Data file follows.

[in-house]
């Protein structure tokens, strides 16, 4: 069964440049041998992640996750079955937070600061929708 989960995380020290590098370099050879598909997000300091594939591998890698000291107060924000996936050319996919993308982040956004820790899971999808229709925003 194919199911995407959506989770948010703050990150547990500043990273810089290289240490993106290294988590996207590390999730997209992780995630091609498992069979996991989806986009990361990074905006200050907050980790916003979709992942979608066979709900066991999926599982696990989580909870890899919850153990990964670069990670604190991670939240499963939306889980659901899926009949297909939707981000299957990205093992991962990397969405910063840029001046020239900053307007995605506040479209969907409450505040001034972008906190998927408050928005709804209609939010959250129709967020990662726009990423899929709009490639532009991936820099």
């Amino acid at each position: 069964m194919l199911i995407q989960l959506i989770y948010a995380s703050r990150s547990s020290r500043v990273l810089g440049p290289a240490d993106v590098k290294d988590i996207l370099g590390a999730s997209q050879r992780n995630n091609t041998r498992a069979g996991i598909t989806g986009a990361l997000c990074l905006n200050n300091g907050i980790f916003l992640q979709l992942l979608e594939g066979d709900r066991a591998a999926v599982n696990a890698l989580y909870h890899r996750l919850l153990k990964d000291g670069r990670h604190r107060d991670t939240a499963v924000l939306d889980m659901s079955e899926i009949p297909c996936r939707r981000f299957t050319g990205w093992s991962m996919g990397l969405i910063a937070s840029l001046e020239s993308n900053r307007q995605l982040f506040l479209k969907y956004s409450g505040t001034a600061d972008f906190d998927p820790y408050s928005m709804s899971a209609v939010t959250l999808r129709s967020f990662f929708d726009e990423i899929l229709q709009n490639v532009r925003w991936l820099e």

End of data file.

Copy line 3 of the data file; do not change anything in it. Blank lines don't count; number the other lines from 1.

């Amino acid at each position: 069964m194919l199911i995407q989960l959506i989770y948010a995380s703050r990150s547990s020290r500043v990273l810089g440049p290289a240490d993106v590098k290294d988590i996207l370099g590390a999730s997209q050879r992780n995630n091609t041998r498992a069979g996991i598909t989806g986009a990361l997000c990074l905006n200050n300091g907050i980790f916003l992640q979709l992942l979608e594939g066979d709900r066991a591998a999926v599982n696990a890698l989580y909870h890899r996750l919850l153990k990964d000291g670069r990670h604190r107060d991670t939240a499963v924000l939306d889980m659901s079955e899926i009949p297909c996936r939707r981000f299957t050319g990205w093992s991962m996919g990397l969405i910063a937070s840029l001046e020239s993308n900053r307007q995605l982040f506040l479209k969907y956004s409450g505040t001034a600061d972008f906190d998927p820790y408050s928005m709804s899971a209609v939010t959250l999808r129709s967020f990662f929708d726009e990423i899929l229709q709009n490639v532009r925003w991936l820099e």